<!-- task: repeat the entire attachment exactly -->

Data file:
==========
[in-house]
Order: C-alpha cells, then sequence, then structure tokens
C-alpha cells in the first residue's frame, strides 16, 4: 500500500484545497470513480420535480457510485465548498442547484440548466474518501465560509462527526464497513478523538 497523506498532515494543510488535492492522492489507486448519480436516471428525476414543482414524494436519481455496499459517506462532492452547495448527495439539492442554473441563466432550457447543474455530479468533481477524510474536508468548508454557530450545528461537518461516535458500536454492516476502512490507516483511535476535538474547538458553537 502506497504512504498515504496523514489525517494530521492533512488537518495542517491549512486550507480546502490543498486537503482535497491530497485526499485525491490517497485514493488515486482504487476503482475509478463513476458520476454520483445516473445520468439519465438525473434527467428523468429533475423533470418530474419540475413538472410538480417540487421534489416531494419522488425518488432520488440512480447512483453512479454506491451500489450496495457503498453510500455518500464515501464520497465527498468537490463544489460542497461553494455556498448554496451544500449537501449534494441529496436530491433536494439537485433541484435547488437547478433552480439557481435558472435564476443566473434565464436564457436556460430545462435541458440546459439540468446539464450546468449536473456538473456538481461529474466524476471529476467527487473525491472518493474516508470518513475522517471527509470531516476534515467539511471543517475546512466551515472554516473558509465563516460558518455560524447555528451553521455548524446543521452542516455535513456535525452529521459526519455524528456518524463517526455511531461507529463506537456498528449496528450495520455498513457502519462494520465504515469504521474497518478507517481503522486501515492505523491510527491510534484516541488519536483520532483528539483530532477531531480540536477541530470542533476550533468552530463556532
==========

[in-house]
Order: C-alpha cells, then sequence, then structure tokens
C-alpha cells in the first residue's frame, strides 16, 4: 500500500484545497470513480420535480457510485465548498442547484440548466474518501465560509462527526464497513478523538 497523506498532515494543510488535492492522492489507486448519480436516471428525476414543482414524494436519481455496499459517506462532492452547495448527495439539492442554473441563466432550457447543474455530479468533481477524510474536508468548508454557530450545528461537518461516535458500536454492516476502512490507516483511535476535538474547538458553537 502506497504512504498515504496523514489525517494530521492533512488537518495542517491549512486550507480546502490543498486537503482535497491530497485526499485525491490517497485514493488515486482504487476503482475509478463513476458520476454520483445516473445520468439519465438525473434527467428523468429533475423533470418530474419540475413538472410538480417540487421534489416531494419522488425518488432520488440512480447512483453512479454506491451500489450496495457503498453510500455518500464515501464520497465527498468537490463544489460542497461553494455556498448554496451544500449537501449534494441529496436530491433536494439537485433541484435547488437547478433552480439557481435558472435564476443566473434565464436564457436556460430545462435541458440546459439540468446539464450546468449536473456538473456538481461529474466524476471529476467527487473525491472518493474516508470518513475522517471527509470531516476534515467539511471543517475546512466551515472554516473558509465563516460558518455560524447555528451553521455548524446543521452542516455535513456535525452529521459526519455524528456518524463517526455511531461507529463506537456498528449496528450495520455498513457502519462494520465504515469504521474497518478507517481503522486501515492505523491510527491510534484516541488519536483520532483528539483530532477531531480540536477541530470542533476550533468552530463556532